The severe nature of the punishment dished out by the school, Harrington said, is in line with the 1990 incident as well as others.

“Some young men made some bad decisions,” Harrington said. “I was involved. I was directly involved. I was very much a part of that decision and completely and fully support it. The behavior that they admitted to was not acceptable for a St. John’s student.”

The incident took place at the Westin Convention Center Hotel in Pittsburgh not long after the team was defeated by the University of Pittsburgh Panthers, 71-51, on Feb. 4.

According to Pittsburgh police, Urbanek-Bach claimed to have met the players at Club Erotica, a strip club in the McKees Rocks suburb of Pittsburgh, and accompanied the group, which included as many as six team members, back to their hotel in the downtown area.

Urbanek-Bach later called police at about 4 a.m. Thursday, claiming she had been raped by members of the St. John’s team, police said.

According to sources close to the team, Reynolds, Keita and Ingram were questioned by police and subsequently released after a recording from one of the players’ cell phones confirmed that no rape had taken place.

Some have speculated whether Clark and his small staff of assistants, which include Dermond Player and Alex Evans, were capable of completely keeping tabs on the team, something the university strongly denied.

St. John’s announced Monday that former assistant coach Ron Rutledge, who worked under Carnesecca for 17 seasons and was part of the 1985 Final Four team, would be coming out of retirement to rejoin the staff for the remainder of the season.

“This is not a situation that’s related to university staffing,” Wegrzyn said. “Decisions were made by student-athletes not to adhere to policy, not to adhere to university rules and regulations, to be in an inappropriate location and engage in activity that was not in concert with the code of conduct.”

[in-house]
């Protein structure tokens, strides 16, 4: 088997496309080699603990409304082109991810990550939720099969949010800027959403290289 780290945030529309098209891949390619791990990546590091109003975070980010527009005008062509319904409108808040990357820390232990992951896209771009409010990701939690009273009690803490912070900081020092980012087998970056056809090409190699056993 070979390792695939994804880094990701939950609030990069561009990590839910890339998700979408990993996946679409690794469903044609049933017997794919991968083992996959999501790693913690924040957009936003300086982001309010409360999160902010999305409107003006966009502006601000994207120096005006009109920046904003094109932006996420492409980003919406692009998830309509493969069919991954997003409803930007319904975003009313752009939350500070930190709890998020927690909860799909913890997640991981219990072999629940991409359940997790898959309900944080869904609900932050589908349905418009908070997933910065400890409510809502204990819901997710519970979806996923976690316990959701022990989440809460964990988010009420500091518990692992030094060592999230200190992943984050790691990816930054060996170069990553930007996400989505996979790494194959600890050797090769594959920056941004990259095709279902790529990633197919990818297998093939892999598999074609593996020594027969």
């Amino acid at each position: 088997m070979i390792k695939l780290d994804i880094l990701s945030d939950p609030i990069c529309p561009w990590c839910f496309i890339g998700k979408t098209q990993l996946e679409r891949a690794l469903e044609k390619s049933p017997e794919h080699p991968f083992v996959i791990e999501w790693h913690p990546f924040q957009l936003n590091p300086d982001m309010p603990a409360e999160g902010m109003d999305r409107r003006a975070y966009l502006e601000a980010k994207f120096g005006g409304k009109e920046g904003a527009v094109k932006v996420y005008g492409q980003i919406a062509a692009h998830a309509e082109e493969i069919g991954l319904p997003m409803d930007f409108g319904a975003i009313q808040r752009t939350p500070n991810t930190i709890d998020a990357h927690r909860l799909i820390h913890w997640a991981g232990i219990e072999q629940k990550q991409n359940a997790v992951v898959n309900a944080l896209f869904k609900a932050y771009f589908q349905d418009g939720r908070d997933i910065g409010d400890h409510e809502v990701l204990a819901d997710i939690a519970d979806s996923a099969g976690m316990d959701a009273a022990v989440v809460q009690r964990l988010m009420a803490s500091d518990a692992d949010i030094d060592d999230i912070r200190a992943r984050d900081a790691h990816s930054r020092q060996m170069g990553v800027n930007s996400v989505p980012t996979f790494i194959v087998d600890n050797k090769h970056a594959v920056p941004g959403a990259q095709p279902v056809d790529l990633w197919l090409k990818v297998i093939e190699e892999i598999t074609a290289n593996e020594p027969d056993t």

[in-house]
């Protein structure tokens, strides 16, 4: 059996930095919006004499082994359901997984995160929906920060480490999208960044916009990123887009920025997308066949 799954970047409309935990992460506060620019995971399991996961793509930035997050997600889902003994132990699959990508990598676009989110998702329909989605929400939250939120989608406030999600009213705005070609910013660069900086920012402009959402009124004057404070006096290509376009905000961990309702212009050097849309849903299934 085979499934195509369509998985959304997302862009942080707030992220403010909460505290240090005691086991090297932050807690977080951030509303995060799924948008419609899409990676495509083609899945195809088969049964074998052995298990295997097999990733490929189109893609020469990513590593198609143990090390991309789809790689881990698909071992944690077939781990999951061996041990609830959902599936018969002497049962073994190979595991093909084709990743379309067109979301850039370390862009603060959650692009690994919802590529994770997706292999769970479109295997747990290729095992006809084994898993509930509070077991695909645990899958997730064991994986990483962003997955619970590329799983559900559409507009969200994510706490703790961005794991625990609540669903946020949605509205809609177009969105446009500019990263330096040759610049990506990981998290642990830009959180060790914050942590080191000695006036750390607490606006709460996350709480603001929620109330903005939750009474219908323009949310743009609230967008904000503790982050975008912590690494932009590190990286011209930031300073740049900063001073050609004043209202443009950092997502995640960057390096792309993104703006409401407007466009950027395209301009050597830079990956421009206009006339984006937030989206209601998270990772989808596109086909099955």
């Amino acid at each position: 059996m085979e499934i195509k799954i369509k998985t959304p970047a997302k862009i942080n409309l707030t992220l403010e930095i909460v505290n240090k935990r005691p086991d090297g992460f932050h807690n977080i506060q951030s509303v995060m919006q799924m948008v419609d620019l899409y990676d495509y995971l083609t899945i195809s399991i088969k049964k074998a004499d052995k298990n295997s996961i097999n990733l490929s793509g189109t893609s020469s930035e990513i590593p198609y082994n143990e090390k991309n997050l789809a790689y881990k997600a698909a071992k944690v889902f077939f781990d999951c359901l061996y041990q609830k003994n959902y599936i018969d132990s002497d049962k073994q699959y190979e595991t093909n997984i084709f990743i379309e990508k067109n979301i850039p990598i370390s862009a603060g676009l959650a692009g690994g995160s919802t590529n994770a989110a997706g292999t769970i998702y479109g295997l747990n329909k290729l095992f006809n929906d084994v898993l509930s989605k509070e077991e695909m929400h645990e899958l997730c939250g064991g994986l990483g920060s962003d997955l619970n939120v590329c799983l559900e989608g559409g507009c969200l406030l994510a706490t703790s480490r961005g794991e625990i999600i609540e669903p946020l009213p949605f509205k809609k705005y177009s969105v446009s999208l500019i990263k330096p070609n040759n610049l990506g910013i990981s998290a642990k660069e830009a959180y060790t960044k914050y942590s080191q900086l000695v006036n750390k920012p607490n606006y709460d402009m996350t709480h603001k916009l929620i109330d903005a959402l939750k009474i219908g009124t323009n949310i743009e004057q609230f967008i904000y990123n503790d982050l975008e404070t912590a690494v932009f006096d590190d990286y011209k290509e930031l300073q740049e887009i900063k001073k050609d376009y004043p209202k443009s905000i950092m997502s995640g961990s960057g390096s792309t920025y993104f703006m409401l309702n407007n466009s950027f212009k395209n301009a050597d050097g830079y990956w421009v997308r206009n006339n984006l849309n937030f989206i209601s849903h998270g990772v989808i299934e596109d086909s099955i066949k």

“We do have the policies and procedures in place,” Clark said. “This is just unfortunate. I still think our policies and procedures are appropriate.”

In addition to taking disciplinary action against Reynolds, Keita and Ingram, the school also suspended senior Mohammed Diakite and freshman Lamont Hamilton, who were allegedly in the hotel room during the reported incident. Both are likely to be suspended for the remainder of the season, a source close to the team said. The university will decide their ultimate fate later this week.

A sixth player, freshman Tyler Jones, is alleged to have been at the strip club but not the hotel room and was suspended for the team’s Big East Conference loss to Boston College Sunday afternoon. Jones is expected to be in the lineup for the remainder of the season.

The team played Sunday’s contest against Boston College with just four scholarship players available, graduate student Andre Stanley, seniors Kyle Cuffe and Curtis Johnson and sophomore Daryll Hill, a borough native who attended Cardozo High School. Clark was forced to start walk-on Phil Missere, who had played just one minute all season before Sunday, and give extended minutes to fellow walk-ons Nygel Roach, Joe McDonald and Devin Mayo.

“We’ll do the best job that we can to prepare,” Clark said of the team. “If it means that we have to practice five against three, we’ll do that. We’ll take all the appropriate steps. Obviously I’m upset with all the things that happened, but I look forward to the challenge of coaching the rest of the season.”

Harrington quickly flew back to New York to address the media and show his support for the team.

“We will move it forward as positively and as quickly as we can to bring (the program) back to where we want it to be,” Harrington said in one published report. “How long it is going to be? I really hope it’s short, but realistically ... it’s going to take a while.”

St. John’s lost to Boston College, 89-61.

This has been a season rife with controversy for the St. John’s team. Senior guard Willie Shaw was permanently removed from the team after being arrested along with former teammate Marcus Hatten on a Jamaica street corner for allegedly smoking marijuana. It was Shaw’s second drug-related suspension from the team.

And just six games removed from a National Invitation Tournament victory and a 2-4 start to the season, Jarvis was fired as head coach on Dec. 19, placing Clark in his stead for the remainder of the season.

In addition, former St. John’s star Jayson Williams is on trial in the shooting death of limousine driver Costas Christofi at his New Jersey estate and another former team member, Sharif Fordham, was arrested for dealing crack in Georgia, where he is currently serving a five-year prison term.

Reach Sports Editor Anthony Bosco by e-mail at or call 718-229-0300, Ext. 130.

Updated 7:02 pm, October 10, 2011